Swimming solo, sans master's team or friends, it's just you and the knowledge that the journey you are about to embark on will be painful. And it begins when YOU say so. Not a moment before.

It's like with surgery. Would you prefer to operate on yourself? Control when to start, where to incise, what to fix? Nope - didn't think so. Give me a reputable doctor, the meds and knock me out.

And that's when I realized: in order to get the end results we desire, sometimes we have to do a lot of hard stuff in between. The easy way isn't always the right way. Yes it will hurt, but in that hurt, in that box-of-pain (to quote the great ELF and Jen), we find ourselves and we discover what we're made of.

Those thoughts, those ideas helped a lot during the set. No, it didn't make pushing the Little Red START button on my watch any easier - but I knew I was on the right track. Going down the hard road to a better end-result.

So yes, I was soon in the hurt box, and yes, my breath sounded like a chugging caboose going through a mountain pass. At 10,000 feet. And my arms did hurt, my shoulders did protest, and I felt like I was about to hit "the wall" within a matter of seconds.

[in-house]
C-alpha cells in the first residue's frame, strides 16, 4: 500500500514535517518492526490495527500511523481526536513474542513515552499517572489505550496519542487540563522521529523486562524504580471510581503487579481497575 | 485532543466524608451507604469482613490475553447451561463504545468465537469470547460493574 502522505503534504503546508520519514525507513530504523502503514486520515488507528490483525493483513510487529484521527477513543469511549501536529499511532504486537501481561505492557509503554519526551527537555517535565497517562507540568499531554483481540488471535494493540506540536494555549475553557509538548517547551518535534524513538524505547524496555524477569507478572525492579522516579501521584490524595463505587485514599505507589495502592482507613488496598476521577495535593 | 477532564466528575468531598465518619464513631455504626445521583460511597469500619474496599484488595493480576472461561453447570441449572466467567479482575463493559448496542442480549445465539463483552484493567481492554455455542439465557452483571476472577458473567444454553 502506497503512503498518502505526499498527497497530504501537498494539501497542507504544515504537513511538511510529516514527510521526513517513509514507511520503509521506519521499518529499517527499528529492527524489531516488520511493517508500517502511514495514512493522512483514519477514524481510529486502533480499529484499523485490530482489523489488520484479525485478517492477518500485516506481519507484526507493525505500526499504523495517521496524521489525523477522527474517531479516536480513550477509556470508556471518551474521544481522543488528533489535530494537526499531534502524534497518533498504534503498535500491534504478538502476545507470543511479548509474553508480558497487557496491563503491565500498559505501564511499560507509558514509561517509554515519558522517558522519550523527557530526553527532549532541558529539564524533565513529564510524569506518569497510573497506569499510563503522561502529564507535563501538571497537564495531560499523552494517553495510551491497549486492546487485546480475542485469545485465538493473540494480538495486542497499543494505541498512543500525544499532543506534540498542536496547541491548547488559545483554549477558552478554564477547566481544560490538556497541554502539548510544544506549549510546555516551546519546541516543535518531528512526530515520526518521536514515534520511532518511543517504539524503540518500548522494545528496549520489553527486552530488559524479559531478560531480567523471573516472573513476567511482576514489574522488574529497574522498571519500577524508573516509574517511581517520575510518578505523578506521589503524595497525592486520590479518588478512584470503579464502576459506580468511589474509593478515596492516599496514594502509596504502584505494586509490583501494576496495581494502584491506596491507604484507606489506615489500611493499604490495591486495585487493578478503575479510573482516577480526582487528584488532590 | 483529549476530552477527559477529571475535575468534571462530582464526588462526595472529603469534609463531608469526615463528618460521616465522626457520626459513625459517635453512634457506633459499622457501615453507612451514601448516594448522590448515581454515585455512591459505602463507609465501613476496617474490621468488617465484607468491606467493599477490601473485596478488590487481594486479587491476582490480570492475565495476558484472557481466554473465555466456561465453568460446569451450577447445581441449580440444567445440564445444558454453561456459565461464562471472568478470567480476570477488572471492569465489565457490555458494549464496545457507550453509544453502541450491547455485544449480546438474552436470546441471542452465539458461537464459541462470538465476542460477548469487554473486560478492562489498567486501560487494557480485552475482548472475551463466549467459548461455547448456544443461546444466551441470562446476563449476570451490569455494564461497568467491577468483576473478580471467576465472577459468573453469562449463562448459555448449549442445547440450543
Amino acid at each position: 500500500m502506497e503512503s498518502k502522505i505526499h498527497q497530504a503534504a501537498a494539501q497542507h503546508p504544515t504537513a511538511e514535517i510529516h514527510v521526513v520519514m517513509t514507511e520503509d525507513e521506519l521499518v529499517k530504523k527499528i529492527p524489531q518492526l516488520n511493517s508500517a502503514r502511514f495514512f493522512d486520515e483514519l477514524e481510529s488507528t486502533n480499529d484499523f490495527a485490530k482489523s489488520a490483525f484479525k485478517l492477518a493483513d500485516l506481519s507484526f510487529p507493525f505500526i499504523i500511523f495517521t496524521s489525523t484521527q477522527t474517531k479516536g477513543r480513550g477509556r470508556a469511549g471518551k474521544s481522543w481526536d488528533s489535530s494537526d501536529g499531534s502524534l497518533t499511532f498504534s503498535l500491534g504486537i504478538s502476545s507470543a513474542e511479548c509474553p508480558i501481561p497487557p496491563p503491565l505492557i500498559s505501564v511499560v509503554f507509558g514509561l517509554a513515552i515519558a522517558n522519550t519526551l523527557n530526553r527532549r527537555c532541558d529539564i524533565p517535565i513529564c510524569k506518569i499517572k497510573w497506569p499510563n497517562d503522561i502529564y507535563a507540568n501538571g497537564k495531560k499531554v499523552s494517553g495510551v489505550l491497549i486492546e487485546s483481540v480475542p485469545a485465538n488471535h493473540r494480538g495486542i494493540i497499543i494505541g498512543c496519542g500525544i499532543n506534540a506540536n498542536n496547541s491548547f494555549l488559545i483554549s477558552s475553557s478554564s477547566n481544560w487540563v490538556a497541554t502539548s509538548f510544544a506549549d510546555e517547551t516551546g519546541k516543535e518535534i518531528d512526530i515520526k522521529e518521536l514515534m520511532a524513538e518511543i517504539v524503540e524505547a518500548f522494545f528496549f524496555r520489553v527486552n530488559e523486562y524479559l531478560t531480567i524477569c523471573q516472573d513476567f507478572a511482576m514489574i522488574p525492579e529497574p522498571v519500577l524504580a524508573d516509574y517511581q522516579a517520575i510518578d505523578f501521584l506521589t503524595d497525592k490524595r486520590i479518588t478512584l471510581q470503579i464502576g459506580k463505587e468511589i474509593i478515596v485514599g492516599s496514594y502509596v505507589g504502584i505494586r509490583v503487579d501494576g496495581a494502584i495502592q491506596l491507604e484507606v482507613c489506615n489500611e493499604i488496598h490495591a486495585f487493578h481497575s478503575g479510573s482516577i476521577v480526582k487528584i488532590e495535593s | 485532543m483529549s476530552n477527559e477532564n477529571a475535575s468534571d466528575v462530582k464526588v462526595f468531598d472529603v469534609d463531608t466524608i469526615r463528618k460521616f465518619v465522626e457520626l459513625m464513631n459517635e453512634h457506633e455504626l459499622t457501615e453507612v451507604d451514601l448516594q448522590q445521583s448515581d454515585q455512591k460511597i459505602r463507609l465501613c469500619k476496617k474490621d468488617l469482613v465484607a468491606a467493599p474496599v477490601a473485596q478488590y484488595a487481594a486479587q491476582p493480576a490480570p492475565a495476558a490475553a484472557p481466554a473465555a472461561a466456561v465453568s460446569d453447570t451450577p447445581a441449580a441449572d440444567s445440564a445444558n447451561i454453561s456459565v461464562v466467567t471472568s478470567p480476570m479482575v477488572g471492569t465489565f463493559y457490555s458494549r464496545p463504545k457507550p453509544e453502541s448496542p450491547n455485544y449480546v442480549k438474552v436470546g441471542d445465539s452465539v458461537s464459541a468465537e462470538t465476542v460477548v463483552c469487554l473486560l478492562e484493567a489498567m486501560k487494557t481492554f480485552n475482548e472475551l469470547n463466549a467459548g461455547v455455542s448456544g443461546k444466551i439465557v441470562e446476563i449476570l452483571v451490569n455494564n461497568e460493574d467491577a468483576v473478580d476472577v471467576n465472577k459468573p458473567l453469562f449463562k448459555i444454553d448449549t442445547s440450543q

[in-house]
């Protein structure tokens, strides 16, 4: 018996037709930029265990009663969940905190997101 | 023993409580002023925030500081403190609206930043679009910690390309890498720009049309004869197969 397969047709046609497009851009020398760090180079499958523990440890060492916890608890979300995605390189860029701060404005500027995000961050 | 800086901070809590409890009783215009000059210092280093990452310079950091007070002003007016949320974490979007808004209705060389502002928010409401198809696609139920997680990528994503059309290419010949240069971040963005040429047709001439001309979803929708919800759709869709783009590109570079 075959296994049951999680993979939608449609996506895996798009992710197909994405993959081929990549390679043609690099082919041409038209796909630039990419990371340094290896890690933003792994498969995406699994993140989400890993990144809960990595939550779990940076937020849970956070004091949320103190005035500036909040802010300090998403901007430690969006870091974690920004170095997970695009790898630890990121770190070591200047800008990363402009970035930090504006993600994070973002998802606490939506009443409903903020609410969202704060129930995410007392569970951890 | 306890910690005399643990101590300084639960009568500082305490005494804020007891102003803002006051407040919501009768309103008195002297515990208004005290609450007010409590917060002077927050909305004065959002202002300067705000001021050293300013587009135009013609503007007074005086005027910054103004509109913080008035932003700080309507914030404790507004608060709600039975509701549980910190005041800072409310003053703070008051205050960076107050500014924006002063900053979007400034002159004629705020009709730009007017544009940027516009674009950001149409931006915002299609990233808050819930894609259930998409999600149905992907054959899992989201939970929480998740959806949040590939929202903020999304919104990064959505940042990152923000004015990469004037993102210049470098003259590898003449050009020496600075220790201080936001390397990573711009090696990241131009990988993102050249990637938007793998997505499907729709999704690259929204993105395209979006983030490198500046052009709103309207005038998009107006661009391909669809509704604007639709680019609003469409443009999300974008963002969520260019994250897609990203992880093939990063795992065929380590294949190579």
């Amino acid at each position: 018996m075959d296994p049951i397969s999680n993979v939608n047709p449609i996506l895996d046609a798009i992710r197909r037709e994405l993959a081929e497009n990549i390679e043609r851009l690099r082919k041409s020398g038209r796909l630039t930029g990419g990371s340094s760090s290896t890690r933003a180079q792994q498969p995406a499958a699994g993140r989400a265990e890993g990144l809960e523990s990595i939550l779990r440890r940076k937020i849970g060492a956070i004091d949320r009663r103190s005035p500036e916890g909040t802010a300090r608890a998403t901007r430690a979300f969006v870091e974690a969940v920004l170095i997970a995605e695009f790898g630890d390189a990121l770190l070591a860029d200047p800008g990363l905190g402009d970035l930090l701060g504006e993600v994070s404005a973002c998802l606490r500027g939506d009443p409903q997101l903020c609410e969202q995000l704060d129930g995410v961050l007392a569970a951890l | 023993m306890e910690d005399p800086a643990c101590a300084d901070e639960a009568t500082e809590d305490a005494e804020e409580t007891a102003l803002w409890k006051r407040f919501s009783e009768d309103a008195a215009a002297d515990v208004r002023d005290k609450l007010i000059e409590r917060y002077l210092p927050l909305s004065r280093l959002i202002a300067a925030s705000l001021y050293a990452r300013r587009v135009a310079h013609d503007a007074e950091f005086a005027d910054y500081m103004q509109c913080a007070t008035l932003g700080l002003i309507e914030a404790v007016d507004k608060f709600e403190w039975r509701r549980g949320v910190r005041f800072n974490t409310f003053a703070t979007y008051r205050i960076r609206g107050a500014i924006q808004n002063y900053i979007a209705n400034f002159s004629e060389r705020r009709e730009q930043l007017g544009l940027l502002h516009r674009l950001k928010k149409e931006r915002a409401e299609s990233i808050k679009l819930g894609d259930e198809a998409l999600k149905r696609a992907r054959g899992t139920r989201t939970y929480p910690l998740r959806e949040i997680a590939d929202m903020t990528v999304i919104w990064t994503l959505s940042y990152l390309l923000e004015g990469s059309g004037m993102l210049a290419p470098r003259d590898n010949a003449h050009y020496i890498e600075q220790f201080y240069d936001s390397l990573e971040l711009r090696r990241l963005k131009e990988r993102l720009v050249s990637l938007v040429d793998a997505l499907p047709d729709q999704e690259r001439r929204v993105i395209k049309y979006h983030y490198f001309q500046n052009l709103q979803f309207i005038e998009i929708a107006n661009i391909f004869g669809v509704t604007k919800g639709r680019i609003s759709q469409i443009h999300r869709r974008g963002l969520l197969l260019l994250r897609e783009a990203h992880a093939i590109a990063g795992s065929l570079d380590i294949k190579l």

But I did it. I pressed my START button and made myself go; knowing full well the difficulty that lay ahead. And in the process I discovered I could push through to another level, ignore the pain and even laugh in its face. I knew it wouldn't be easy, knew that it would probably hurt more before my time was done. But I embraced that knowledge, I embraced that fact, and made myself work harder in the process.

If not now, when? When would I have another chance at this workout? When else would I be able to swim my T-pace for 6 X 100 and then come back and set a new 500 pr?

I didn't want regrets, I refused to look back and wonder, "what if." What if I had pushed a little harder? What if I had tried a little more to break through the old boundary and establish a new one?

I figured that even if I didn't succeed, I was stronger for trying. And I would much rather go down fighting, go down absolutely exhausted with The Wizard on my back, than coast in and speculate on going faster.

So I did.

And I sounded like a caboose.

My legs hurt with every turn. So I pushed harder.

My shoulders and arms screamed with every stroke. So I pulled harder.

And my lungs begged for more air after the turns. So I took two strokes before I grabbed a quick breath.

And still I pressed on.